13 Flowering Plants Rabbits Will Leave Alone

13 Flowering Plants Rabbits Will Leave Alone

There are some furry critters that will nibble just a few flowers or fresh shoots from your garden, and that’s okay. But rabbits, well, they can go too far.

When they start consuming such large portions of your precious flowering plants that you stop using the word “cute” to describe the babies, or you don’t find Bugs Bunny to be quite so funny anymore, well, it’s time to take action.

While there are lots of planting, maintenance, and fencing strategies that might keep rabbits out of your garden, one of the easiest tactics is simply to grow flowering plants that the rabbits will leave alone.

If these big-eared pests have become a big problem for you, there are lots of attractive flowering options they won’t gobble.

Just remember, no plant is guaranteed to be 100 percent rabbit-proof. There’s always that youngster who will eat anything – once.

Or, if forage is in super short supply in your area, or a drought or extra-rainy season is killing off their preferred food sources, they may chomp on anything to survive.

Under normal conditions in a temperate and thriving landscape, these choices will help you say goodbye to rabbit diners. Here’s the A-list I’ll be sharing:

Ready to grow some beautiful flowers that rabbits won’t touch? Consider these:

1. Allium ( spp.)

Ornamental perennial allium bulbs bloom in soul-satisfying shades of blue, purple, or bright white, and options range from six-inch minis () to six-foot mammoths ().

Purple flowering alliums growing in a botanical garden with trees and a building in soft focus in the background.A close up of purple and white flowering alliums with a wooden fence in the background.Allium Bulbs – All In One Mix

They’ll do well in the sun and can tolerate partial shade, growing well in Zones 4-9.

Learn more about how to grow flowering alliums in this guide.

An all-in-one mix of purple and white allium bulbs is available from Eden Brothers in bags of six, 12, or 18.

2. Anise Hyssop ()

Not only are the bright blue blooms of this mint relative bird and butterfly magnets, you can use anise hyssop leaves in your cooking in place of mint.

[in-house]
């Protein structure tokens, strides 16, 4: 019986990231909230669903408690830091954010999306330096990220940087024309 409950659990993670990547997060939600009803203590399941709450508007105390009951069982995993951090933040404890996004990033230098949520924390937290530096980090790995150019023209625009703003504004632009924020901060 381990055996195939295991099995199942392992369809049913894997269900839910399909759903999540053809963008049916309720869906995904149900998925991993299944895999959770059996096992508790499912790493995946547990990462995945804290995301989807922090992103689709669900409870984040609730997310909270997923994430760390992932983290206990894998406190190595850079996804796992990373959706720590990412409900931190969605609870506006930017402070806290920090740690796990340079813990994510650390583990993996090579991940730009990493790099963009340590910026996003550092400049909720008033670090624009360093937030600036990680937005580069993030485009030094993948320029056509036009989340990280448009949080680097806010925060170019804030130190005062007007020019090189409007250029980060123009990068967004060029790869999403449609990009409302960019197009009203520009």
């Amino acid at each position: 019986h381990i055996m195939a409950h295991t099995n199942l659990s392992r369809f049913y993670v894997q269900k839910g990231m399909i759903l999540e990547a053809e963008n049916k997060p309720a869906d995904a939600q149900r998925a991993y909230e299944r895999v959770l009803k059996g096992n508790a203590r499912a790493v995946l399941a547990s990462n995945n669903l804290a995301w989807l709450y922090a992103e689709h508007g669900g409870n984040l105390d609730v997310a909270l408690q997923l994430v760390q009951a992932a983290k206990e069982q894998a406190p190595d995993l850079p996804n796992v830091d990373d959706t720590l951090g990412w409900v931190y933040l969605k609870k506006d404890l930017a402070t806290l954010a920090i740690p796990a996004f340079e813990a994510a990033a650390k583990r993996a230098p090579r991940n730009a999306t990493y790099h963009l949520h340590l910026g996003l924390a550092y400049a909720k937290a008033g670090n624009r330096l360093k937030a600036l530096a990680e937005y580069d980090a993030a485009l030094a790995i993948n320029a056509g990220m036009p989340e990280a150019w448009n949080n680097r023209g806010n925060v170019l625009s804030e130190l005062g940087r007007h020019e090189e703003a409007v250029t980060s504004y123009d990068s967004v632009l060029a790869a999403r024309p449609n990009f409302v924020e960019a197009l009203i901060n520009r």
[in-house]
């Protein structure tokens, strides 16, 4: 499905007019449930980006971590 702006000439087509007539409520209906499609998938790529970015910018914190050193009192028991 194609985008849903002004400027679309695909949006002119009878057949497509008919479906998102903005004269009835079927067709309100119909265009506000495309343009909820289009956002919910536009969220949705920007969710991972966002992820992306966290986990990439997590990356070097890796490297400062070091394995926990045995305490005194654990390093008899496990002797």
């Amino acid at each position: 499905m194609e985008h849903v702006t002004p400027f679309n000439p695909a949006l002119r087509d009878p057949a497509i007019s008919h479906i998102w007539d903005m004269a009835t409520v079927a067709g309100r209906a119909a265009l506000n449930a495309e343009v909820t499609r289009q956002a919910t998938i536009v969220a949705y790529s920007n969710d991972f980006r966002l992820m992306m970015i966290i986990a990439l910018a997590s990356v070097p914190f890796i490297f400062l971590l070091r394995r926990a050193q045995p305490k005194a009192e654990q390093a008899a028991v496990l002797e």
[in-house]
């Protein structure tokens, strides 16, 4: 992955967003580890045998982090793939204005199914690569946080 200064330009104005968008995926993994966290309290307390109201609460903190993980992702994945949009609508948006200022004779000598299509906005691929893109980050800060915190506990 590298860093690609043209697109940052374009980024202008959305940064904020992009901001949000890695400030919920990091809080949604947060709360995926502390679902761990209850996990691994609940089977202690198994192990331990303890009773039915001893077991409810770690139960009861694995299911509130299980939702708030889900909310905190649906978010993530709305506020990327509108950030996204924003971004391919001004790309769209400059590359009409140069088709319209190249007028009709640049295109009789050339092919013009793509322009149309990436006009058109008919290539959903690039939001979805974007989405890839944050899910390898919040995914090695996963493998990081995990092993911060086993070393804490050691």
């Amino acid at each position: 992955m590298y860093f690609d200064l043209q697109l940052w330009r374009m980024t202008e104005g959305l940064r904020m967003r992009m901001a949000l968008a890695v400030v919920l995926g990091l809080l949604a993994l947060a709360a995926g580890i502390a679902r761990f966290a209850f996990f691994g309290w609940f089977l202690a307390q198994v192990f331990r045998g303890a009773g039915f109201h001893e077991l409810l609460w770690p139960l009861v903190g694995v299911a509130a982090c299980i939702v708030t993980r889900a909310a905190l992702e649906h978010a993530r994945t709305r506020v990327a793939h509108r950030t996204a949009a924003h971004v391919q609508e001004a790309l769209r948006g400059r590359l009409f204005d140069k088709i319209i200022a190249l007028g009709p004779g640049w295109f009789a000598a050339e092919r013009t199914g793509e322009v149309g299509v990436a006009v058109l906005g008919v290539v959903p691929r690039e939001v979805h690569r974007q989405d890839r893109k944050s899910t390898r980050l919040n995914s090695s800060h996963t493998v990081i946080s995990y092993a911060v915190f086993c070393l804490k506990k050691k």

A close up of a butterfly feeding from a blue anise hyssop flower, on a soft focus background.Purple anise hyssop growing in the summer garden with foliage in soft focus in the background.Anise Hyssop

Anise hyssop is hardy in Zones 4-9, and will grow in full sun to part shade.

Read more about growing anise hyssop in your garden.

You can purchase anise hyssop plants in three-inch containers from Nature Hills Nursery.

3. Bee Balm ( spp.)

Bees and other pollinators adore it, rabbits, not so much.

A close up of a hummingbird feeding on a bright red bee balm flower in light sunshine pictured on a green soft focus background.A close up of a clump of pink bee balm growing in the garden.Bee Balm

You can learn more about its medicinal value by reading our bee balm growing guide.

You can find bee balm seeds at Eden Brothers in packets of various sizes.

4. Begonia ()

These old-fashioned beauties add a punch of color anywhere it’s needed in the flower bed.

Wax begonias may have green or bronzed leaves and pink, white, or red single or double blooms.

Red flowering begonias planted in a garden border, flanked by lawn in the summer garden.available from Home Depot.

5. Black-Eyed Susan ()

This cottage garden favorite is one flowering perennial that marauding rabbits will pass over.

Plus, it provides those appealing daisy-type golden or deep red flowers in average soil. It will need full sun, though, and it won’t grow well in containers, so plan to plant it in raised beds or in the ground.

A close up of a yellow black-eyed susan growing in the garden pictured on a soft focus background. To the bottom right of the frame is a white circular logo with text.Black-Eyed Susan

Otherwise, black-eyed Susans are low maintenance and will tolerate drought. They’re hardy in Zones 3-9.

Learn more about growing black-eyed Susans in this guide.

You can find black-eyed Susan seeds in packets of various sizes available at True Leaf Market.

6. Catmint ()

Catnip’s more subdued cousin catmint grows in average soil and produces subtly scented gray-green leaves followed by blue, pink, or white blooms.

A close up of catmint growing in the summer garden with bright blue flowers and green foliage.A close up of a clump of blue flowering catmint in a garden border with lawn in the background.Catmint

This perennial gets about a foot tall and is hardy in Zones 3-9.

Learn how to grow faassen’s catmint in this guide.

Catmint seeds are available from Eden Brothers in various packet sizes.

You can also buy pots of ‘Walker’s Low’ catmint from Nature Hills Nursery.

7. Chives ()

Chives are members of the onion family, that includes garlic, leeks, and spring onions are a secret weapon against bunnies who are treating your garden like their personal salad bowl.

A close up of a clump of chives growing in the garden, with bright purple flowers pictured on a soft focus background.A close up of chive herbs growing in the garden, with pale purple flowers and foliage in soft focus in the background.Common Chives

Check out our guide to learn more about growing chives.